3) If you want to use text-to-speech to listen to your newly OCRed document, create a PDF and use iOS sharing to open it in Voice Dream.

Screenshot of iOS share Screenshot of Voice Dream reading the bookmark

Or export to OneDrive and open it in Read & Write‘s PDF Aloud on your laptop.

Screenshot of PDF Aloud reading the bookmark

4) If you want to hear text read aloud, use the Immersive Reader feature. Just take a photo of the document that you want read and click “Export to” then “Immersive Reader.” The app will recognize the text and it will read it aloud to you, once you press the Play Button. You can also increase and decrease font size, change word spacing, move forward and backward in the text, and alter the speaking rate.

Immersive Reader function. Shows application highlighting one word at a time as it reads the test aloud

Office Lens is available for iOS and Android.

Read and Write


We are excited to announce that SUNY Cortland has purchased a site license for Read & Write, a suite of reading, writing, and study tools for PC and Mac. The suite can be installed on any college computer and students may install it on their own computers.

Read & Write opens as a toolbar that hovers over everything else open on your computer or can be locked to the top or side of the screen, as seen below.

Screenshot of Read & Write toolbar locked to the top of a screen.

The toolbar allows the user to access the 30 or so features of the suite. It can be customized to allow users to focus on the handful of features they find most helpful. These features includes the following apps:

  • A text-to-speech app that highlights text while reading it aloud;
  • A scan and read app that allows the user to create searchable PDFs and other documents that can be read aloud;
  • PDF Aloud, an app that opens PDFs and reads them aloud;
  • Screenshot Reader, an app that allows the user to take a screenshot of part or all of the screen and then have it read aloud. This will be handy for students who want to have online homework read aloud and have been stymied by inaccessible Flash-based text.
  • A DAISY reader that allows students to read Bookshare and other DAISY files;
  • Speechmaker, an app that creates mp3 files out of text.
  • Study tools that can be useful for those doing reading and research with electronic documents, including several colors of highlighters and an app that inserts voice notes;
  • Writing tools, including a word predictor and an app that helps the writer sort through homophones and other confusable words;
  • An app that allows the user to graphically  organize ideas;
  • And more…

The toolbar includes drop-down menus to customize each app and view video tutorials of each feature, making them relatively easy to learn. That said, we will highlight some of the most useful features of Read & Write in future posts.

You may learn how to obtain a copy of Read and Write for your college-owned computer or your own computer at no charge by contacting Jeremy Zhe-Heimerman. In the future, we hope to publish a link that will allow any member of the SUNY Cortland community to download the software directly.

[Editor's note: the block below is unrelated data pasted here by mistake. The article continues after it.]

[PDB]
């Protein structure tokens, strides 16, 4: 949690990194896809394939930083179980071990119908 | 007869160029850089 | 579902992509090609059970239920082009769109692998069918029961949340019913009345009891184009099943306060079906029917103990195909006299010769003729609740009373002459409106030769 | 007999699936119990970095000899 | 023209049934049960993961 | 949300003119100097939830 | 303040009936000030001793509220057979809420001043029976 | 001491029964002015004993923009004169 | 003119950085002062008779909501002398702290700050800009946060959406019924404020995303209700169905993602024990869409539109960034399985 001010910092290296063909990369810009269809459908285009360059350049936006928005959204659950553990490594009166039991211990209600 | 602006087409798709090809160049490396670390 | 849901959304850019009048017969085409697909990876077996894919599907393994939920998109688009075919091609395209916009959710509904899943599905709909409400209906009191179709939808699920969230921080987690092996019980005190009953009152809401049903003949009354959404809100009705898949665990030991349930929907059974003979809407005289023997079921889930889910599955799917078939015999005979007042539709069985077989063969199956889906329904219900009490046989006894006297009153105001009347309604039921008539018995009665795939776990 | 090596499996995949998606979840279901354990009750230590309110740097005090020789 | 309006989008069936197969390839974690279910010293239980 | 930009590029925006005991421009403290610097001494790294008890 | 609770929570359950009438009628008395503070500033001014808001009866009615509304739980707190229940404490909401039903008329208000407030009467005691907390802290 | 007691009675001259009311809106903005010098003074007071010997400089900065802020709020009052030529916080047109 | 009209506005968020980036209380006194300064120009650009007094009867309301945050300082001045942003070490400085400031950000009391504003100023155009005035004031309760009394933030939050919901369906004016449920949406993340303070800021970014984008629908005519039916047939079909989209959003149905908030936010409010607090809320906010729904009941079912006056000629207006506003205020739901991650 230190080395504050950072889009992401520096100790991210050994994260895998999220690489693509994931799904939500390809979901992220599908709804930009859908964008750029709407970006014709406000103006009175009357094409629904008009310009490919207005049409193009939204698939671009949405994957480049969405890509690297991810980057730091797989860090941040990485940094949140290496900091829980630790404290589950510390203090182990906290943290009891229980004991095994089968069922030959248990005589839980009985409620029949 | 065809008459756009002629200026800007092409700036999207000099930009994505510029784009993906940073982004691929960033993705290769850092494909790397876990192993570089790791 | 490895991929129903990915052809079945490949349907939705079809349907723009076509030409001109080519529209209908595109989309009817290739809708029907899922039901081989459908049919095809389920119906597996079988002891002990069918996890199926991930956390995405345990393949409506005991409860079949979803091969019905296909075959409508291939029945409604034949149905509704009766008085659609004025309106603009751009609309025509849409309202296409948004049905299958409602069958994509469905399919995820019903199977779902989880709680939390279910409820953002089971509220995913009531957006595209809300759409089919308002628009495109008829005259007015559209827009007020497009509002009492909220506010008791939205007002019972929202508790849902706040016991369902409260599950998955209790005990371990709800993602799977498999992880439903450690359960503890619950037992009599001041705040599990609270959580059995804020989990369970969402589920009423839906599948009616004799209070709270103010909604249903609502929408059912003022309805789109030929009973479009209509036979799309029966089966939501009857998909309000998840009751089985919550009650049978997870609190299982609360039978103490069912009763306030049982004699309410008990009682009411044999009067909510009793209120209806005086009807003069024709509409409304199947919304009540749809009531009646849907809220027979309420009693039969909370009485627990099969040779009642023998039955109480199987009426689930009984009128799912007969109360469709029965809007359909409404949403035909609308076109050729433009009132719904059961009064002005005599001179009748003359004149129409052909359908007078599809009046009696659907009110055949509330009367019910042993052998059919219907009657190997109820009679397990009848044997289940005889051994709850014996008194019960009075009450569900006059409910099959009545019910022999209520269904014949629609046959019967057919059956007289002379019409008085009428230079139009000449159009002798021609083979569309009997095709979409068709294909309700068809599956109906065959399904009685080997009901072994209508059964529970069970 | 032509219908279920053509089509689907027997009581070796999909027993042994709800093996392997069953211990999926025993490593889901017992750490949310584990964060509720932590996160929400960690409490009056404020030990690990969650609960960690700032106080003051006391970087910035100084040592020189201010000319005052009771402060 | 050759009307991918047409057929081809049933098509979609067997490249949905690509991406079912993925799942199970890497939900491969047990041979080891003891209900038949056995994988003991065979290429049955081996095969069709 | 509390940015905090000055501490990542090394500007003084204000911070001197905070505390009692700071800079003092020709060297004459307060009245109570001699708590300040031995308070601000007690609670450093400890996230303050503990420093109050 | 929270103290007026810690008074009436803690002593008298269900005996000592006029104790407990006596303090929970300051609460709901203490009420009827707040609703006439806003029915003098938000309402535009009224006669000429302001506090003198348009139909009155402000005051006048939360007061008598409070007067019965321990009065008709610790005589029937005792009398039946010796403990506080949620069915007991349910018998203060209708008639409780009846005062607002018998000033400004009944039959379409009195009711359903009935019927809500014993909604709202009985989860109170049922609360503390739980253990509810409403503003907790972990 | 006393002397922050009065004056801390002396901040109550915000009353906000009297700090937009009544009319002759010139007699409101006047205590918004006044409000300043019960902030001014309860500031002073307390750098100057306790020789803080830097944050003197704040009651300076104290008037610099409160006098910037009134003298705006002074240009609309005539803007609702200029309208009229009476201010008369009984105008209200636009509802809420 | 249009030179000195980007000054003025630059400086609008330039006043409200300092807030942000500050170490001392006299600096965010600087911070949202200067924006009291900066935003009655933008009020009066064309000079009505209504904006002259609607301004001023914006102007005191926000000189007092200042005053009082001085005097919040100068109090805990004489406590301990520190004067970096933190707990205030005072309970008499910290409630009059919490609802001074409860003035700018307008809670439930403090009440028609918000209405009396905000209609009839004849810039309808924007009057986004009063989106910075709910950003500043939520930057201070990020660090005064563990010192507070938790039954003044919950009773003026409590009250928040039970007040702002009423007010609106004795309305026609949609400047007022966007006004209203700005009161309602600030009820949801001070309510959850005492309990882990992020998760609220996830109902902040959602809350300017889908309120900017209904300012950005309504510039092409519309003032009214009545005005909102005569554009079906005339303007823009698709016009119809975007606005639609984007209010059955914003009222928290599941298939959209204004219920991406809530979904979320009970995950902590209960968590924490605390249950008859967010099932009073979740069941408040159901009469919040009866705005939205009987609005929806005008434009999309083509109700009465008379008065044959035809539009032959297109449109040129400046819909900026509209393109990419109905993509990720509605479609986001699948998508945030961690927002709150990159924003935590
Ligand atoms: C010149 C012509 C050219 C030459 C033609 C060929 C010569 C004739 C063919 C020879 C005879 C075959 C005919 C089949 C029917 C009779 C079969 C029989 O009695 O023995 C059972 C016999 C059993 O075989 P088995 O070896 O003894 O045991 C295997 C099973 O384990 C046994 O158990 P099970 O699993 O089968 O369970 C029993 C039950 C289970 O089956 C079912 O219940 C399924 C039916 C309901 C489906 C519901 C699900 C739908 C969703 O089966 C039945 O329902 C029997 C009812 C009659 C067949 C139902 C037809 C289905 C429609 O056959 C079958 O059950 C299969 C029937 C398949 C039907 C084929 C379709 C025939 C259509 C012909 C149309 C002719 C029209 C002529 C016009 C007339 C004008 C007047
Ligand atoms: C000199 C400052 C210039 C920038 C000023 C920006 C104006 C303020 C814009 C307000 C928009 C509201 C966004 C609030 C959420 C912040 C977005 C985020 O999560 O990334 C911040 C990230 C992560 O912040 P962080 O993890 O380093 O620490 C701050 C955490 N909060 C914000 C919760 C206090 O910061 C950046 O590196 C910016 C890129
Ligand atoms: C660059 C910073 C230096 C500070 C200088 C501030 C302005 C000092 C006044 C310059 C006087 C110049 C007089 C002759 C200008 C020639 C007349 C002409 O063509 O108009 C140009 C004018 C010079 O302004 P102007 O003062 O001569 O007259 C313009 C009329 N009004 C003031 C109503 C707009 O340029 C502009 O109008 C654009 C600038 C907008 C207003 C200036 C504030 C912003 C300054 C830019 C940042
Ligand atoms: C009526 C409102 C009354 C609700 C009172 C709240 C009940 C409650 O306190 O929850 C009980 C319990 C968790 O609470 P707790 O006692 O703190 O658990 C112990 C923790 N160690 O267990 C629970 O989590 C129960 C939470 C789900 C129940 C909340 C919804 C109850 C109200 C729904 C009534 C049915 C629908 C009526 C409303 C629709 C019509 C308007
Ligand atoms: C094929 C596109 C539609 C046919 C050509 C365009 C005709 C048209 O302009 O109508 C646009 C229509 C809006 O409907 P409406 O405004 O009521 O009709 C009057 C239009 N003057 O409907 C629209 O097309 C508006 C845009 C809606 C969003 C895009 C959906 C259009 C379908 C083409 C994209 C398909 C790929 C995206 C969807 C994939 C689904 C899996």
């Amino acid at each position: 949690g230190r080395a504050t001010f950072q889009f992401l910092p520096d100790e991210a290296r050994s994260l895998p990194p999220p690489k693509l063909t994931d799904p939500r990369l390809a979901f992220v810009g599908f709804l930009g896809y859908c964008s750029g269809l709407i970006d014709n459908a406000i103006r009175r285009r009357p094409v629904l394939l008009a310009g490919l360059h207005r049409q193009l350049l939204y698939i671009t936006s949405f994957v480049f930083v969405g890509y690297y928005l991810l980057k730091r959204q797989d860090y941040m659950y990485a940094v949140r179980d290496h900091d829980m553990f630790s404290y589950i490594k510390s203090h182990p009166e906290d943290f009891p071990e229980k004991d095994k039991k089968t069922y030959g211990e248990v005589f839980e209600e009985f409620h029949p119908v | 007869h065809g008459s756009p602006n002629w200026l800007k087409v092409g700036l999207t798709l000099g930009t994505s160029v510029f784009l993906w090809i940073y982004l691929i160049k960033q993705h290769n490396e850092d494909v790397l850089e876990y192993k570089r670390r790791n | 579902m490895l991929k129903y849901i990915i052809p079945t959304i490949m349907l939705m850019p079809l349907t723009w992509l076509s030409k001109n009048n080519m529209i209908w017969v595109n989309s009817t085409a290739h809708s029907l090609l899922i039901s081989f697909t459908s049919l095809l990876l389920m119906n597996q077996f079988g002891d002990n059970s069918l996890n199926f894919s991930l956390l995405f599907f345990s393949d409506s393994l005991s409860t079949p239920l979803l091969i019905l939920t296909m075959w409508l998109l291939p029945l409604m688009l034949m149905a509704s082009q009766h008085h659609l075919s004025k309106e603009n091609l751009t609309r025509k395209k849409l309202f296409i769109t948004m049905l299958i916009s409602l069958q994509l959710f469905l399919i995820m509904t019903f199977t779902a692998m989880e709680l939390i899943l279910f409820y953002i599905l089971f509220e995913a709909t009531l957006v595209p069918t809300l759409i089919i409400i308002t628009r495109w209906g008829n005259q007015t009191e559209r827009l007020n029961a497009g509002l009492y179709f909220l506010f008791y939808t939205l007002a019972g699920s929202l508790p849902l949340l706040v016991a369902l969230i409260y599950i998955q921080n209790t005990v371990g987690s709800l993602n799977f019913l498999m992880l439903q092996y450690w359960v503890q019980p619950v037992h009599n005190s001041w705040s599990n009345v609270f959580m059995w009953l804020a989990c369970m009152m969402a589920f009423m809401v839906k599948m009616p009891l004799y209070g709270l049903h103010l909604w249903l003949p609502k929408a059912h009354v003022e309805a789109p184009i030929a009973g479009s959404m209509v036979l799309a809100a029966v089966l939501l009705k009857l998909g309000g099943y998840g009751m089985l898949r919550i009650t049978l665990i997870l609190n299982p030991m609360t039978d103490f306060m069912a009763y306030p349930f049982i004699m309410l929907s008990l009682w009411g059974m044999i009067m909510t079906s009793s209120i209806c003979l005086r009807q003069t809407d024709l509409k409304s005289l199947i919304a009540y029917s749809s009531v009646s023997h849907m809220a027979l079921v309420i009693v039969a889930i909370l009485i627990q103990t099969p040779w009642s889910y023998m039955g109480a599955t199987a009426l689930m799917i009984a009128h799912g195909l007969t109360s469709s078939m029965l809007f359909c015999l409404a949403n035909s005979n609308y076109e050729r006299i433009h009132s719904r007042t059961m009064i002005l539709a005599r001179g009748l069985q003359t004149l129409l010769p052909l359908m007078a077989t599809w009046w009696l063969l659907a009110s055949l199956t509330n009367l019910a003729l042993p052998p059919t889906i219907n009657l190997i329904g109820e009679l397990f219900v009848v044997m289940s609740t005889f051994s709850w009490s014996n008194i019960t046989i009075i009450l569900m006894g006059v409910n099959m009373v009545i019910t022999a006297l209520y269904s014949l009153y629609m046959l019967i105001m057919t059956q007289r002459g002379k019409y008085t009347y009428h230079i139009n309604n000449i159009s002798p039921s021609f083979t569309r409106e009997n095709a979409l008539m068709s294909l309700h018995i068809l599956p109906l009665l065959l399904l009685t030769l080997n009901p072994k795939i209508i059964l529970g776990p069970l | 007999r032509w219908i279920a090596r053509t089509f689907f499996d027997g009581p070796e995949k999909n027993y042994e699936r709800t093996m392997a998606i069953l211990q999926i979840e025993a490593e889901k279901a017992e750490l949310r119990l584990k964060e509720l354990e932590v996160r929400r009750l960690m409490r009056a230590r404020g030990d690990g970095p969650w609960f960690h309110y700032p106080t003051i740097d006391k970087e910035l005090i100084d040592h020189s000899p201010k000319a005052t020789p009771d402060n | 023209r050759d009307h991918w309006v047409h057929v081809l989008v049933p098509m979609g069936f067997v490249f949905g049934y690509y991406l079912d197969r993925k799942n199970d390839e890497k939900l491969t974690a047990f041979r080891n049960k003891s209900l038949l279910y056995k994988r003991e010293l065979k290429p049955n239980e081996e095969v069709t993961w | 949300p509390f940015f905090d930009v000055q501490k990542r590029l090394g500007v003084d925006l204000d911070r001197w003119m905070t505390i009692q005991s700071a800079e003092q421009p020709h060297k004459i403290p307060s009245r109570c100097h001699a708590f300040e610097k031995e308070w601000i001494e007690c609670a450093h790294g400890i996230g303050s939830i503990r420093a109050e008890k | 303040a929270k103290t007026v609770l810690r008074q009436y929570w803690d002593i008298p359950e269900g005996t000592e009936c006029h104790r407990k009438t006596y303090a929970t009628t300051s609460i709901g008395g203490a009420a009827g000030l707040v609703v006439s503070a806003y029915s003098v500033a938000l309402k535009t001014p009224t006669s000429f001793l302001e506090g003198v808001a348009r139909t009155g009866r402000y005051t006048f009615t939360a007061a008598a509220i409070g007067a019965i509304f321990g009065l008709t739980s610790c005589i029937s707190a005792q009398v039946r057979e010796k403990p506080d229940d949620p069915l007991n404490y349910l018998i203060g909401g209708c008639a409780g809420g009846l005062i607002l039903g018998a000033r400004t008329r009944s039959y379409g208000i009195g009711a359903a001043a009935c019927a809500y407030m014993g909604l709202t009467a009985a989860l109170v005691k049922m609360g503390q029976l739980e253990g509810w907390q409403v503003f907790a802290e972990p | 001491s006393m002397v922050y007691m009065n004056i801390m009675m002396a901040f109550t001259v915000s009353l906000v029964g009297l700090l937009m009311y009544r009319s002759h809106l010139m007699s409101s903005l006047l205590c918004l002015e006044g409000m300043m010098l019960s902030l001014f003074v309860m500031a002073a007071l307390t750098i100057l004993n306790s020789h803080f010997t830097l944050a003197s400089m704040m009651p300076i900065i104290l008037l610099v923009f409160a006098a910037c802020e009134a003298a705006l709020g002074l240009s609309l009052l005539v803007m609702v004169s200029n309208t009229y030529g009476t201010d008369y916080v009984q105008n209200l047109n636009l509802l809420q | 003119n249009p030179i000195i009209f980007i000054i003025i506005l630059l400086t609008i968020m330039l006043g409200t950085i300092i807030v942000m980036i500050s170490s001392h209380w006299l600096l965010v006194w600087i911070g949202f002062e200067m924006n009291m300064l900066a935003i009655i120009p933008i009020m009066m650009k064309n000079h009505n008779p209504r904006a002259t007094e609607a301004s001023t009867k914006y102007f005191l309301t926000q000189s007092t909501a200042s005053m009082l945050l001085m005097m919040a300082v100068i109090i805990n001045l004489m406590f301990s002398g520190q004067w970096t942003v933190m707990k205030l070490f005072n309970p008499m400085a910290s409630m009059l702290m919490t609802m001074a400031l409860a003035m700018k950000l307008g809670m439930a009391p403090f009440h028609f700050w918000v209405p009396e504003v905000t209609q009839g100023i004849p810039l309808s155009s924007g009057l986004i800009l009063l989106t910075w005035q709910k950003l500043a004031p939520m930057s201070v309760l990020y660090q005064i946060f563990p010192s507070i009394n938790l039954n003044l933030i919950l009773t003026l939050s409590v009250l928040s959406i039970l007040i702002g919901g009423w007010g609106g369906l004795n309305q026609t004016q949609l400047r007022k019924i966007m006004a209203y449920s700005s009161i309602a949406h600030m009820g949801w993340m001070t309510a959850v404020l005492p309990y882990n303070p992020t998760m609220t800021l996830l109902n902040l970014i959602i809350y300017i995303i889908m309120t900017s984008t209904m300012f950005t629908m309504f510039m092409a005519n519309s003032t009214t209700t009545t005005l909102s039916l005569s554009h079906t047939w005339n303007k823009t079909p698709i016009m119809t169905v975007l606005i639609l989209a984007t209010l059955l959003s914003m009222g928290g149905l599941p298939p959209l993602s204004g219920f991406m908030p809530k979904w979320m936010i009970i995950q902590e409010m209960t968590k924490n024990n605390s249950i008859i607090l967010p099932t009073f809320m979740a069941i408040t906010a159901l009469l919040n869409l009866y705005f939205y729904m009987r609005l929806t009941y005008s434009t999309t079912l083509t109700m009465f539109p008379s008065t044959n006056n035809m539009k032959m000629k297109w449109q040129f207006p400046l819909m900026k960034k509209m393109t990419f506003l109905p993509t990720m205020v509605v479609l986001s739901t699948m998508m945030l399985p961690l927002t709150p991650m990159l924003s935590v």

Vital Source Text-to-Speech

VitalSource logoI spent time this week working with a student who wanted to use the text-to-speech feature on her VitalSource e-textbook.

Those of us who work with disabled students in higher education have learned to be skeptical of e-textbooks. The combination of piracy-wary publishers and indifferent platform creators has resulted in most e-books being inaccessible to students with dyslexia and others who require text-to-speech for equal access. When I last tried VitalSource’s platform (back when it was CourseSmart), there was a way for many books to be read aloud through text-to-speech, but it was cumbersome to say the least. A look at VitalSource’s new platform shows some limited improvement.

Use of text-to-speech in a VitalSource book requires downloading and installing their Bookshelf desktop app. I worked with my student’s PC laptop, but a Mac app is available as well. Once installed, the student can open the book, easily navigate to the desired page, and click on the play button to start reading.

VitalSource desktop app
There are plenty of downsides to VitalSource books, though.

  • Words are not highlighted while being read aloud. This makes it tougher for the reader to follow along.
  • Text-to-speech is not available in the web app.
  • There is no text-to-speech function in the iOS app and, as seen below, Speak Selected Text does not work either.

No "speak" button in iPad appOne day, students will be able to buy completely accessible ebooks. For now, the VitalSource desktop app may be acceptable to some users, but it, along with the rest of the ebook industry, falls short of offering equal access.